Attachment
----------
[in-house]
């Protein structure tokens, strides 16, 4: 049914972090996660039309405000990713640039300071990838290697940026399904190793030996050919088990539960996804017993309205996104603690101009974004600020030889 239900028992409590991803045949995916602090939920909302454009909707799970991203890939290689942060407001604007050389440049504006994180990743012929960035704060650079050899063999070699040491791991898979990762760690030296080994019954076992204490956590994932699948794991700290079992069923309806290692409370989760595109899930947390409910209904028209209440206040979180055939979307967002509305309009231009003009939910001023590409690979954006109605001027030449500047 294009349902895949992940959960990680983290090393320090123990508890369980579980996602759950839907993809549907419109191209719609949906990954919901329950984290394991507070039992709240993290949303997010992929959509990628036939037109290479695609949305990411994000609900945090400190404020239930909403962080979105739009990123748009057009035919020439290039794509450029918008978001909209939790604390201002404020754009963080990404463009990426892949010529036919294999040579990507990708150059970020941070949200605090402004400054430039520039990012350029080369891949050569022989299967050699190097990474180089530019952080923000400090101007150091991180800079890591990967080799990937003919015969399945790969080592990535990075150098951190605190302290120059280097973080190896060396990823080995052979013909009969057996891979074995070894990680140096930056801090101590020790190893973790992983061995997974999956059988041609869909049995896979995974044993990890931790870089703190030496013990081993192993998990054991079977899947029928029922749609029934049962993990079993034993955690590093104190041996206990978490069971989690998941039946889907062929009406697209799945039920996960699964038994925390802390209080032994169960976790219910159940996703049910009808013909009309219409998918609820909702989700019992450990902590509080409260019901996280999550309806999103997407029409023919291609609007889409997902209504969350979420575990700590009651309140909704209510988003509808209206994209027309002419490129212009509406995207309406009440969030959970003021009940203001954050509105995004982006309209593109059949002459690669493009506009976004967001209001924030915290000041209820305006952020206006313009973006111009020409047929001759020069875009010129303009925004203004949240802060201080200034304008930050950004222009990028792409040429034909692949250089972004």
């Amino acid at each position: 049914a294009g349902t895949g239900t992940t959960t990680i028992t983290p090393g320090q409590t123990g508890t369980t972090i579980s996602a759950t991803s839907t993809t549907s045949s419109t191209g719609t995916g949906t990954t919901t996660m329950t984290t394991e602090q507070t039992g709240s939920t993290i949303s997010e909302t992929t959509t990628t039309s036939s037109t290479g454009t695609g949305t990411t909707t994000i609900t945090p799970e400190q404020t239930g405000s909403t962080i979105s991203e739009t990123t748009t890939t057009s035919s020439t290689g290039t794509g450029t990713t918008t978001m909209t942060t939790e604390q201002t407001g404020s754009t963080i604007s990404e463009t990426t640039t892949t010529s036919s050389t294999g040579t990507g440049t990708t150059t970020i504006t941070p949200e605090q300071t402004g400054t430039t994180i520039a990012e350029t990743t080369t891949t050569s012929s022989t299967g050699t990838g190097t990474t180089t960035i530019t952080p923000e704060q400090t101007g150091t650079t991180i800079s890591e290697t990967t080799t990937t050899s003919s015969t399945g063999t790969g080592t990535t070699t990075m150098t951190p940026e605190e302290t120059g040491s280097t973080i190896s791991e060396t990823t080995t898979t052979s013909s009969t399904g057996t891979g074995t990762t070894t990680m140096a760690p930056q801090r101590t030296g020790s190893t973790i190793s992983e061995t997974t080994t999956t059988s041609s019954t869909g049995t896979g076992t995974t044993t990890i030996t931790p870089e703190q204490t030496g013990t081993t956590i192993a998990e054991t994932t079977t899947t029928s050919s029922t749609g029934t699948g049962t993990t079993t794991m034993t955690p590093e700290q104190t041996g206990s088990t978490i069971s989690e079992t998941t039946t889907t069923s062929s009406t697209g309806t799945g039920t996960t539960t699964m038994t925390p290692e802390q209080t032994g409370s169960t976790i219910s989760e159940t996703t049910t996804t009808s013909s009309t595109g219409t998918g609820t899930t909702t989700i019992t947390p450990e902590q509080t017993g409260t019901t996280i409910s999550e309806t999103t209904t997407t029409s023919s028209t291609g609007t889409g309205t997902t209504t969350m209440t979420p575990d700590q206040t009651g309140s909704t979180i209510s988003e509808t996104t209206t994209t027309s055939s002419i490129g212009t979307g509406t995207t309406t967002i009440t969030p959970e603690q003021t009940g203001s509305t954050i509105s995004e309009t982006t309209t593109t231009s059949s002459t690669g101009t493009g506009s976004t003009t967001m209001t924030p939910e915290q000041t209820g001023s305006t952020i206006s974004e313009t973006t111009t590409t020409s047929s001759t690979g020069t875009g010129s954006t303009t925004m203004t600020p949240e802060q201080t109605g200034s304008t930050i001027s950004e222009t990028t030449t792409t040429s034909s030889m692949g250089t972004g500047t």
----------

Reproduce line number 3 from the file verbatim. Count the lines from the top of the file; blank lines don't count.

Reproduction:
């Amino acid at each position: 049914a294009g349902t895949g239900t992940t959960t990680i028992t983290p090393g320090q409590t123990g508890t369980t972090i579980s996602a759950t991803s839907t993809t549907s045949s419109t191209g719609t995916g949906t990954t919901t996660m329950t984290t394991e602090q507070t039992g709240s939920t993290i949303s997010e909302t992929t959509t990628t039309s036939s037109t290479g454009t695609g949305t990411t909707t994000i609900t945090p799970e400190q404020t239930g405000s909403t962080i979105s991203e739009t990123t748009t890939t057009s035919s020439t290689g290039t794509g450029t990713t918008t978001m909209t942060t939790e604390q201002t407001g404020s754009t963080i604007s990404e463009t990426t640039t892949t010529s036919s050389t294999g040579t990507g440049t990708t150059t970020i504006t941070p949200e605090q300071t402004g400054t430039t994180i520039a990012e350029t990743t080369t891949t050569s012929s022989t299967g050699t990838g190097t990474t180089t960035i530019t952080p923000e704060q400090t101007g150091t650079t991180i800079s890591e290697t990967t080799t990937t050899s003919s015969t399945g063999t790969g080592t990535t070699t990075m150098t951190p940026e605190e302290t120059g040491s280097t973080i190896s791991e060396t990823t080995t898979t052979s013909s009969t399904g057996t891979g074995t990762t070894t990680m140096a760690p930056q801090r101590t030296g020790s190893t973790i190793s992983e061995t997974t080994t999956t059988s041609s019954t869909g049995t896979g076992t995974t044993t990890i030996t931790p870089e703190q204490t030496g013990t081993t956590i192993a998990e054991t994932t079977t899947t029928s050919s029922t749609g029934t699948g049962t993990t079993t794991m034993t955690p590093e700290q104190t041996g206990s088990t978490i069971s989690e079992t998941t039946t889907t069923s062929s009406t697209g309806t799945g039920t996960t539960t699964m038994t925390p290692e802390q209080t032994g409370s169960t976790i219910s989760e159940t996703t049910t996804t009808s013909s009309t595109g219409t998918g609820t899930t909702t989700i019992t947390p450990e902590q509080t017993g409260t019901t996280i409910s999550e309806t999103t209904t997407t029409s023919s028209t291609g609007t889409g309205t997902t209504t969350m209440t979420p575990d700590q206040t009651g309140s909704t979180i209510s988003e509808t996104t209206t994209t027309s055939s002419i490129g212009t979307g509406t995207t309406t967002i009440t969030p959970e603690q003021t009940g203001s509305t954050i509105s995004e309009t982006t309209t593109t231009s059949s002459t690669g101009t493009g506009s976004t003009t967001m209001t924030p939910e915290q000041t209820g001023s305006t952020i206006s974004e313009t973006t111009t590409t020409s047929s001759t690979g020069t875009g010129s954006t303009t925004m203004t600020p949240e802060q201080t109605g200034s304008t930050i001027s950004e222009t990028t030449t792409t040429s034909s030889m692949g250089t972004g500047t």